There’s a group of friends I hang out with online, all of us online entrepreneurs. One sent a URL around urging us all to “take 8 minutes to watch the video,” adding “if you care about such things, please consider blogging about it and/or passing it on.” What things? Our kids. Or, more accurately, the education of our kids. The world is a very, very different place than it was when we were kids.
Right Place, Right Time
I was extremely lucky to grow up in the Silicon Valley, where my father had a second career doing consulting for the high tech companies there. (This was back in the hardware days of the valley, when they were doing fab work with silicon, not so much writing software to run on it.)
I was introduced to computers in the seventh grade, which is pretty good considering I started the seventh grade in 1971. And I hereby publicly thank Ms Adrienne Drummond-Hay, who pushed La Entrada Junior High (now Middle) School in Menlo Park, Calif., into the Computer Age way ahead of its time.
She brought in two Model 33 Teletype machines into a corner of her classroom, and either had a nice big budget or got a computer company, RAIR Inc. in nearby Mountain View, to discount or donate time on their timeshare minicomputer, an H-P 2000C that could handle up to 32 dial-up users at a time. (Unusually, as far as I can tell with H-P, it ran the RSTS operating system, with interpreted BASIC.)
My recollection was their published rate was $5/hour to connect to their computer at 110 baud (the fastest a Model 33 could go — about 10 characters/second), and $10/hour if you were lucky enough to have a terminal that could run at 300 baud.
Update: I’m adding the following video in 2020 since it not only shows interaction with a remote computer using a Model 33 Teletype, but as shown on the front, it’s actually from RAIR Inc.! What a small world.
Thanks to Mrs. Drummond-Hay, I’m in perhaps the first generation who grew up with computers as ubiquitous tools, not marvels. I was one of the first students I knew of in college who had his own computer, too. I’m not saying this to brag — it’s just a tool, nothing special — but it gave me a huge advantage over other students.
My college was cutting edge too: when I arrived, the faculty of the journalism school at Humboldt State University was rightfully proud of its Video Display Terminals — a computerized story editing and typesetting system for the school newspaper. “This is the sort of equipment you’ll find in industry,” they told me, and I was lucky to train on the state of the art.
They were right; the days of hot-lead typesetting were over, and HSU was one of the earlier J-schools to lead the way into “cold type” and then, not long after I graduated, computerized layout.
A lot has changed since 1971, and when I was in college. And I’m sure some schools have kept up. But I’ll bet most are still way behind the curve. Probably including the one your kids (or grandkids) go to.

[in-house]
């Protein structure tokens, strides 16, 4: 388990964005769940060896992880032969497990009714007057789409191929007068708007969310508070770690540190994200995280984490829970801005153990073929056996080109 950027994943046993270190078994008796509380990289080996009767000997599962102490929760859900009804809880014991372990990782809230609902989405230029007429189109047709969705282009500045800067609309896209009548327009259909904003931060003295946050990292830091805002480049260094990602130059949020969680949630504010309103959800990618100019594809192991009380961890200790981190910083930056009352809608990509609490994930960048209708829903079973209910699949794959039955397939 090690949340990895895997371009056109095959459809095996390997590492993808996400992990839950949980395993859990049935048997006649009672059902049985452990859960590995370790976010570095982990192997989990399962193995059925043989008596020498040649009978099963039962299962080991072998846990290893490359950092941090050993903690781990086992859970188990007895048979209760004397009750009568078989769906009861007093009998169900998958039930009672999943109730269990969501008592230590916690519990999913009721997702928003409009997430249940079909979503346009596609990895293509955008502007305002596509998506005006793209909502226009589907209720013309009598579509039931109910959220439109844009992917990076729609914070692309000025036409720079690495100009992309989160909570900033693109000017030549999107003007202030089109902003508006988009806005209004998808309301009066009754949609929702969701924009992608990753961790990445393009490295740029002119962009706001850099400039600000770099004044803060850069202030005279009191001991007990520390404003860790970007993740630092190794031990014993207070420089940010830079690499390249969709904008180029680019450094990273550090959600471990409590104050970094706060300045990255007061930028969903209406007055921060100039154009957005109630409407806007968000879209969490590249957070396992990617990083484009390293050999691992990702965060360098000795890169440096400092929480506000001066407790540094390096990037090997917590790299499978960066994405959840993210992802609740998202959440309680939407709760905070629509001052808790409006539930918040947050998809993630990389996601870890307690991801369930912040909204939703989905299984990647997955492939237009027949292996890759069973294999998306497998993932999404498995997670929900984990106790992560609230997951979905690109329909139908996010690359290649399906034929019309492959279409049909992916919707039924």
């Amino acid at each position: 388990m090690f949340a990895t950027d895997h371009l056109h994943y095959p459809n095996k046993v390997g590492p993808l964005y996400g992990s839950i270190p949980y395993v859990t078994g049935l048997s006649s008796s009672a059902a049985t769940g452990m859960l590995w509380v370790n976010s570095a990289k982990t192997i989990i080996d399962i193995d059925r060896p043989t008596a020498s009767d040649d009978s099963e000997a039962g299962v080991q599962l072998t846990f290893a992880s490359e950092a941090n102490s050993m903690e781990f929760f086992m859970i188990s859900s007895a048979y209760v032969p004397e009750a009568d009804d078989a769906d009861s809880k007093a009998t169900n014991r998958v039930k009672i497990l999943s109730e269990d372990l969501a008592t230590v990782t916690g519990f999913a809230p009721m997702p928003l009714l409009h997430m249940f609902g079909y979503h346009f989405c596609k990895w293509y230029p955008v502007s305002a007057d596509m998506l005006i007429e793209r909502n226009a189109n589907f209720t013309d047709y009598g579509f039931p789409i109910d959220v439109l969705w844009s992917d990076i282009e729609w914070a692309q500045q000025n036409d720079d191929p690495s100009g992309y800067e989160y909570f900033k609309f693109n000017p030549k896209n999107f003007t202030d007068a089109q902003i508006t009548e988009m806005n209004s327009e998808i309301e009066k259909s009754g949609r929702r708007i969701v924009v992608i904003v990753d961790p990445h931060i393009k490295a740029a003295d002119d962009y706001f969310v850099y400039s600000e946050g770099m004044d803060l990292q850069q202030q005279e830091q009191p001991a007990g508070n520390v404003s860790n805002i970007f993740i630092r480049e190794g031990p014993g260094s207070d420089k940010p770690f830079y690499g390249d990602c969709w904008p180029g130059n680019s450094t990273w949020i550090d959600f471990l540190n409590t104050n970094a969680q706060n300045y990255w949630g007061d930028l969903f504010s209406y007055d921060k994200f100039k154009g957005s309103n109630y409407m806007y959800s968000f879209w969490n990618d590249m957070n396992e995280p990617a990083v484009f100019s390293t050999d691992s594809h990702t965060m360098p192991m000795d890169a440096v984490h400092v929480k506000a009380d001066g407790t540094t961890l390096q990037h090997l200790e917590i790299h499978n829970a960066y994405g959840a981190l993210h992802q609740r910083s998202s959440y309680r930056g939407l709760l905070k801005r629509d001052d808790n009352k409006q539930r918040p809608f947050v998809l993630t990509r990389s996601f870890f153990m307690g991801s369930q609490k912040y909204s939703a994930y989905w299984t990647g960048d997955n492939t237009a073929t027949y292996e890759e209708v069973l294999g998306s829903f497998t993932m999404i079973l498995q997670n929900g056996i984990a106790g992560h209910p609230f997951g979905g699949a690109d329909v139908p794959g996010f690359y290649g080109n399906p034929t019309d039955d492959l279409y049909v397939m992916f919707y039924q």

Change Doesn’t Stand Still
It was a year and a half ago that I recommended you read The World is Flat,* which discusses how the Internet is leveling the playing field around the world. It’s why tech support is booming in Bangalore, India, for instance.
But that’s just an outward manifestation of the flattening playing field. What country has the largest middle class? Not the U.S., but India; their middle class will soon be larger than the entire population of the U.S. What is soon to be the largest English-speaking country? No, not India, though 100 percent of its college grads speak English. Rather, it’s China.
The De Facto Lingua Franca
Another friend in the group piped in that he’s “still fighting the good fight to promote English skills.” He retired from a major player in high tech, one that’s making many billions by understanding just how important all of this is. When he was there, he did a lot of hiring, and he could easily tell if a prospective employee had what it took to compete.
He said, regarding this, “If your email and your Internet posts and your other writings sound like a spoiled teenager who didn’t finish high school, don’t be surprised if that’s exactly how you’re treated.” He now kicks himself that he didn’t pay more attention in school English classes: he now makes his living …as a writer.
The point: English is certainly emerging as the high tech language in an increasingly high tech world. India and China realized this long ago. Have your kid’s teachers realized it? Have you? Can your children communicate intelligently in writing? Or can they only write in txt msg shthnd? (Text message shorthand!)
The ability to get points across well and succinctly has enabled me to make a good living, but I was also lucky enough to go to the right schools, staffed by the right teachers, and that I was pointed in a useful direction, which is amazing considering when it was. They left the “how” up to me, and I think I found a worthy path.
Now that we’re well into the 21st century, are your kids getting that sort of guidance?
The video I referred to (below) keeps asking, “Did you know?” That gets really old, but did you? More importantly, do the people we’re paying professional-level wages to educate our children know it? Does your kid’s principal know it? What is he or she doing to get your child ready? Do you know? Why not?
Here’s the Video
I look forward to your comments on this. Did you know this stuff? Now that you do, what are you going to do about it?
Here’s the link from the video, so you don’t have to type it in: http://shifthappens.wikispaces.com, which has updated versions of the presentation.
P.S.: I wrote this 900-word essay in under an hour, including the time it took me to look up and encode all the links here, and post it to my blog. Will your kids be able to do that when they finish school?
I hope so, but fear not. Thanks again, Ms Drummond-Hay.
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